November 30th, 2020
Radicals are only “too radical” in their own time so that their visions can be embraced, by some now, and by the many in the future. Anti-slavery abolitionists were too radical in their time, women’s rights activists were too radical in their time. Dr. Martin Luther King was too radical in his time. And yet, as Dr. King and Bishop Tutu noted, there is a moral universe, and though that arc is long, it bends toward justice, and we are here to bend it! KEEP READING
Thinking for Ourselves
As we move through these next few months of uncertainty, some things are clear. At least 12 million working people are likely to face the New Year without unemployment benefits. Another 30 to 40 million people are facing the possibilities of eviction. As many as 54 million people are facing food insecurity. These crises are most acutely felt in our cities, among Black, Indigenous, people of color, and children. They represent human trauma on a scale we have not experienced since the Great Depression. Long standing structural injustices have been accentuated by this global pandemic and the ineffectual responses of the current administration.
Into the vacuum of leadership at the federal level, many state and local government officials stepped forward to protect people and provide some measure of safety and security. In most cases, these efforts have been attacked by the Trump administration and right-wing forces that he encourages. They have done everything from mounting court challenges to plotting to kidnap and execute state officials.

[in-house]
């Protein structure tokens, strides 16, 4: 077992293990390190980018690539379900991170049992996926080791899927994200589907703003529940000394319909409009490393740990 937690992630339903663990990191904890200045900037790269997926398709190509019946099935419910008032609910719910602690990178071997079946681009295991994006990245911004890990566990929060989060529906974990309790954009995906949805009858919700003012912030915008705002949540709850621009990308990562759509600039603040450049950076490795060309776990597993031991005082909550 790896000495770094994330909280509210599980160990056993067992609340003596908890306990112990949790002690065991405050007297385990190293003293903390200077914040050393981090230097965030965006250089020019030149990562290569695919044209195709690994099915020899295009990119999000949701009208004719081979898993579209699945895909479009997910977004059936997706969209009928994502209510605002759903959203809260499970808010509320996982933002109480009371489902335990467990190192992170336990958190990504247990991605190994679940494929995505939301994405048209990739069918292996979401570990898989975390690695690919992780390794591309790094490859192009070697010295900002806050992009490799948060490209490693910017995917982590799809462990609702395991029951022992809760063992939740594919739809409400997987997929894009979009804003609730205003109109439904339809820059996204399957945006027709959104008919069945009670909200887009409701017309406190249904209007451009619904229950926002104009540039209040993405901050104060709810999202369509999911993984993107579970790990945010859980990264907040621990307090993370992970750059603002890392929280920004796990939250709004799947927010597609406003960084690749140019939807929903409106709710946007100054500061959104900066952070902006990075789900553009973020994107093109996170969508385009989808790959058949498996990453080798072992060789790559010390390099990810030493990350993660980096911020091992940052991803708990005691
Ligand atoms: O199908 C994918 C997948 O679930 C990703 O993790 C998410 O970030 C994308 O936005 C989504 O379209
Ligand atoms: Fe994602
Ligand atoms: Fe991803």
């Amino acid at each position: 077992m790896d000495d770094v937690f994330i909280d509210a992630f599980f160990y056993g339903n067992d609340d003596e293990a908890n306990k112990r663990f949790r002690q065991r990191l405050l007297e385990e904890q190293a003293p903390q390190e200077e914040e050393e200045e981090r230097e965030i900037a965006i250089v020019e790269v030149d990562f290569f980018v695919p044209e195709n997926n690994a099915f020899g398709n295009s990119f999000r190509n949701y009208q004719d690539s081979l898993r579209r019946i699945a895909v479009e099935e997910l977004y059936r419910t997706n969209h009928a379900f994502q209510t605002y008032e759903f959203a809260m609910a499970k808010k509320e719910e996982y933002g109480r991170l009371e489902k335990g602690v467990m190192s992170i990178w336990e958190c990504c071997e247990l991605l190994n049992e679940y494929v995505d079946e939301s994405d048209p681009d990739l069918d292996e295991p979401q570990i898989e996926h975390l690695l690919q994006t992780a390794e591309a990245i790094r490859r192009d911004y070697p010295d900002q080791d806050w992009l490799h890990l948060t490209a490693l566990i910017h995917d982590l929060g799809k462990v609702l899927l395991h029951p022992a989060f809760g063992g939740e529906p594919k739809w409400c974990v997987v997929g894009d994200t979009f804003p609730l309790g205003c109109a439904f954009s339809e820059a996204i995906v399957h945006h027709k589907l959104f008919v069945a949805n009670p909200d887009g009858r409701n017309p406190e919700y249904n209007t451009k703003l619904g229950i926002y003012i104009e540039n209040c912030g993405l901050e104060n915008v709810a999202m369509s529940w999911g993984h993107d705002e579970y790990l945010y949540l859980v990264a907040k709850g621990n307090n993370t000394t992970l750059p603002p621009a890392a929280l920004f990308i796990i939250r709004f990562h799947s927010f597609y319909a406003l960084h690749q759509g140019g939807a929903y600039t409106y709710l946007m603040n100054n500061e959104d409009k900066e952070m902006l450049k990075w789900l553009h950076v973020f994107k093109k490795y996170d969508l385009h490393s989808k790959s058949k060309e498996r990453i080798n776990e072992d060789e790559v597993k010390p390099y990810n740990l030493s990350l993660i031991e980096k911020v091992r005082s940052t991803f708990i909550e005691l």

Now right- wing extremists have decided to use bureaucratic maneuvers to withhold badly needed revenues that Congress has already allocated for state and local government relief. Recently, Treasury Secretary Steve Mnuchin announced that he is planning on putting $455 billion of unspent coronavirus relief funds into an account that requires congressional authorization to access. The intention is to put these funds out of the reach of the incoming Biden-Harris administration and to slow down or stop funds from getting to state governments and people who are increasingly desperate. After initially objecting, it seems the Federal Reserve will go along with the plan, although Democrats are mounting challenges to the legality of shifting these funds.
The human cruelty behind these actions is hard to grasp. But they are more than the maneuvers of sore losers, attempting to box in a new administration. They are part of a larger effort by Republicans seeking power to diminish the capacities of state and local autonomy and to use financial crisis to undermine democracy.
In the early spring, as the coronavirus was just beginning to take hold in the country, Senate Majority Leader Mitch McConnell was running around giving interviews about how to address what was then recognized as a looming crisis in State finance. Everyone agreed that more than 25% of state revenues had evaporated do to the virus, and economists were projecting a half a trillion dollar budget gap for the states.
McConnell’s solution was straightforward. He told the Hugh Hewitt Show that he was opposed to giving federal aid to states. Rather, he thought states should cut their spending and declare bankruptcy. Later, on Fox News he said, “We’re not interested in solving their pension problems for them. We’re not interested in rescuing them from bad decisions they’ve made in the past, we’re not going to let them take advantage of this pandemic to solve a lot of problems that they created themselves [with] bad decisions in the past.”